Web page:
by Kathy Kelly
Editor’s Note: American peace activists Kathy Kelly, Jerica Arents and David Smith-Ferri are part of a 3 person delegation currently travelling in Afghanistan. Find more entries from their travelogues on PULSE.
Kabul– Khamad Jan, age 22, remembers that, as a youngster, he was a good student who enjoyed studying. “Now, I can’t seem to think,” he said sadly, looking at the ground. There was a long pause. “War does this to your mind.”
He and his family fled their village when Taliban forces began to attack the area. Bamiyan Province is home to a great number of Hazara families, and Khamad Jan’s is one of them. Traditionally, other Afghan ethnic groups have discriminated against Hazaras, regarding them as descendants of Mongolian tribes and therefore inferior.
During the Taliban attacks, Khamad Jan’s father was captured and killed. As the eldest, Khamad Jan bore responsibility to help provide for his mother, two brothers and two sisters. But he struggled with debilitating depression, so much so that villagers, anxious to help, talked of exorcism. One day, he said he felt ready to give up on life. Fortunately, community members and his friends in a local youth group, the “Afghan Youth Peace Volunteers,” have helped him come to terms with the pain he feels, assuring him that he can find a meaningful future.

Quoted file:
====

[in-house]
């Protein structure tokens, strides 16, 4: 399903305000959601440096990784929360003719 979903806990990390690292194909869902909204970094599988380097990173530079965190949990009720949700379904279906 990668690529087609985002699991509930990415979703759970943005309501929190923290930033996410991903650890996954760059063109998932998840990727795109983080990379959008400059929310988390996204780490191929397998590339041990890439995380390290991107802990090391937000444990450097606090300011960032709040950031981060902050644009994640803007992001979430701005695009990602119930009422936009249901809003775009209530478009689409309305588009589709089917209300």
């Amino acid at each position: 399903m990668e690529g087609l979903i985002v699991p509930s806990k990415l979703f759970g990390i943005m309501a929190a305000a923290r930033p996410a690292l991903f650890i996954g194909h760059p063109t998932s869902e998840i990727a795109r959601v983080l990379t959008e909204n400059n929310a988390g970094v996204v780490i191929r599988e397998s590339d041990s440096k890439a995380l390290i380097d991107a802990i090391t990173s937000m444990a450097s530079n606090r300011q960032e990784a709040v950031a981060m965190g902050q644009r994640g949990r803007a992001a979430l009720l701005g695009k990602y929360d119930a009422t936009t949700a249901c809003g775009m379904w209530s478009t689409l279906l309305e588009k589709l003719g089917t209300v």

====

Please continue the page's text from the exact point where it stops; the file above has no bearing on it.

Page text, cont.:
Khamad Jan’s village is a particularly hard place in which to build houses, roads or farms. He and his family own a small plot of land which produces potatoes and wheat. The family works hard, but they only grow enough to feed themselves for seven months of the year. For a few months of every year, they must depend heavily on bread and potatoes, a carbo-diet which leads to malnutrition. Like other women in the village, Khamad Jan’s mother and sisters are chronically anemic, suffering from headaches and leg cramps.